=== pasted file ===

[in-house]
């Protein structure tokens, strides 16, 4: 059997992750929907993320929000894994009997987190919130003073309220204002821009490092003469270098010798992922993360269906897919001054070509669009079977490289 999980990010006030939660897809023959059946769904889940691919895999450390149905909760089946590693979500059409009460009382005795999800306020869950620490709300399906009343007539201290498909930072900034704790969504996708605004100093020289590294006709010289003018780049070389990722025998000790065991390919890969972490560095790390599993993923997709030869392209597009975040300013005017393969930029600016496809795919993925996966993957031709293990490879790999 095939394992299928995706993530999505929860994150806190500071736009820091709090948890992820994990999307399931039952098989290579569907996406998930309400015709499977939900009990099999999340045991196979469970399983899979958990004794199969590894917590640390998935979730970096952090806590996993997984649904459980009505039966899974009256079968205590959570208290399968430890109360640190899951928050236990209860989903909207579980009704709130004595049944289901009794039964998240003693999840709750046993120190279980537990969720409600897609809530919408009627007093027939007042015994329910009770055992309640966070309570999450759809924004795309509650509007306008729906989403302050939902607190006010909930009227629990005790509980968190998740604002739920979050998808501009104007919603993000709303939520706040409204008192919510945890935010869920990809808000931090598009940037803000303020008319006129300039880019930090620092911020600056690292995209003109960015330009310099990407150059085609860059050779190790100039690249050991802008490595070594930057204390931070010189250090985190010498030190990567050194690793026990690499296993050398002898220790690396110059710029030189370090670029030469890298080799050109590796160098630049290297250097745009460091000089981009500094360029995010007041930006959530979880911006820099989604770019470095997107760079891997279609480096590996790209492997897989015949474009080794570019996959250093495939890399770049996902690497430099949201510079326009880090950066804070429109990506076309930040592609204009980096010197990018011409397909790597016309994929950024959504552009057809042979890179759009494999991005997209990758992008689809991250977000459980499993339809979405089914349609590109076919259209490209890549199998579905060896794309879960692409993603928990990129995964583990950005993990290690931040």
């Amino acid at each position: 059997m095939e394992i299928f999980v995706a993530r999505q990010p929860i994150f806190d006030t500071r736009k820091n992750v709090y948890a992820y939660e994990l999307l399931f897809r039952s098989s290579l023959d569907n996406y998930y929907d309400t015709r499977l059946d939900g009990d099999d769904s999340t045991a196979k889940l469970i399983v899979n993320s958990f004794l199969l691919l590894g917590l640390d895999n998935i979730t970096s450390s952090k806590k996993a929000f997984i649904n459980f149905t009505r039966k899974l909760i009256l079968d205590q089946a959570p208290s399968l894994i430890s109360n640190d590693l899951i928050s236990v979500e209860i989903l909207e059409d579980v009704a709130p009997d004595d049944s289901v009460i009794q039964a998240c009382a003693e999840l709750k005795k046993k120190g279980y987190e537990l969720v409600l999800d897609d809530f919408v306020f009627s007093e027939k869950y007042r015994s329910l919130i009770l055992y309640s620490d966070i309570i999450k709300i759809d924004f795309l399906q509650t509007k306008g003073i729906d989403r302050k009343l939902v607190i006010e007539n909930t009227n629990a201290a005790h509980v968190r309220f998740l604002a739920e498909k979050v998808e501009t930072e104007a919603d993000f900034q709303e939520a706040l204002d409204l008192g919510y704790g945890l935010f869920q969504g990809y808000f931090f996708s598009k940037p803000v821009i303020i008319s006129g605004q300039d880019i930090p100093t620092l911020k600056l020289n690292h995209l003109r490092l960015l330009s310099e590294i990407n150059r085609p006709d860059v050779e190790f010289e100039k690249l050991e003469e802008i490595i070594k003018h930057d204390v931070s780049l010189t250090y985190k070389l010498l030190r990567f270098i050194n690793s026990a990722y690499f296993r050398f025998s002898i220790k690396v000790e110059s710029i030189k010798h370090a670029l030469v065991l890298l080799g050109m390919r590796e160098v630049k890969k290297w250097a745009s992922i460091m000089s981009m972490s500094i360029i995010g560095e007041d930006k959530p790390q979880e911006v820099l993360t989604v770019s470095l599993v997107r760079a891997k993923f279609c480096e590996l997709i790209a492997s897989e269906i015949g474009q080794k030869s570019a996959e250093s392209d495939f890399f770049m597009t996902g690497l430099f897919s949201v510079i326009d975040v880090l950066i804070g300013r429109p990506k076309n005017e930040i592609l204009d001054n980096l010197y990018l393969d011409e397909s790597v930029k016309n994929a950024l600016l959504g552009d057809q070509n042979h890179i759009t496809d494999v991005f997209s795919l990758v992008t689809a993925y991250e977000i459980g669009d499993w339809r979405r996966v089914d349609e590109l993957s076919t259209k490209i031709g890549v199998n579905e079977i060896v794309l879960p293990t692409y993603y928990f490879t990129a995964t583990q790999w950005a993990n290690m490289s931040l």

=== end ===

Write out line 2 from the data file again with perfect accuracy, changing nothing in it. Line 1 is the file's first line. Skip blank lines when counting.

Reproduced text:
């Protein structure tokens, strides 16, 4: 059997992750929907993320929000894994009997987190919130003073309220204002821009490092003469270098010798992922993360269906897919001054070509669009079977490289 999980990010006030939660897809023959059946769904889940691919895999450390149905909760089946590693979500059409009460009382005795999800306020869950620490709300399906009343007539201290498909930072900034704790969504996708605004100093020289590294006709010289003018780049070389990722025998000790065991390919890969972490560095790390599993993923997709030869392209597009975040300013005017393969930029600016496809795919993925996966993957031709293990490879790999 095939394992299928995706993530999505929860994150806190500071736009820091709090948890992820994990999307399931039952098989290579569907996406998930309400015709499977939900009990099999999340045991196979469970399983899979958990004794199969590894917590640390998935979730970096952090806590996993997984649904459980009505039966899974009256079968205590959570208290399968430890109360640190899951928050236990209860989903909207579980009704709130004595049944289901009794039964998240003693999840709750046993120190279980537990969720409600897609809530919408009627007093027939007042015994329910009770055992309640966070309570999450759809924004795309509650509007306008729906989403302050939902607190006010909930009227629990005790509980968190998740604002739920979050998808501009104007919603993000709303939520706040409204008192919510945890935010869920990809808000931090598009940037803000303020008319006129300039880019930090620092911020600056690292995209003109960015330009310099990407150059085609860059050779190790100039690249050991802008490595070594930057204390931070010189250090985190010498030190990567050194690793026990690499296993050398002898220790690396110059710029030189370090670029030469890298080799050109590796160098630049290297250097745009460091000089981009500094360029995010007041930006959530979880911006820099989604770019470095997107760079891997279609480096590996790209492997897989015949474009080794570019996959250093495939890399770049996902690497430099949201510079326009880090950066804070429109990506076309930040592609204009980096010197990018011409397909790597016309994929950024959504552009057809042979890179759009494999991005997209990758992008689809991250977000459980499993339809979405089914349609590109076919259209490209890549199998579905060896794309879960692409993603928990990129995964583990950005993990290690931040």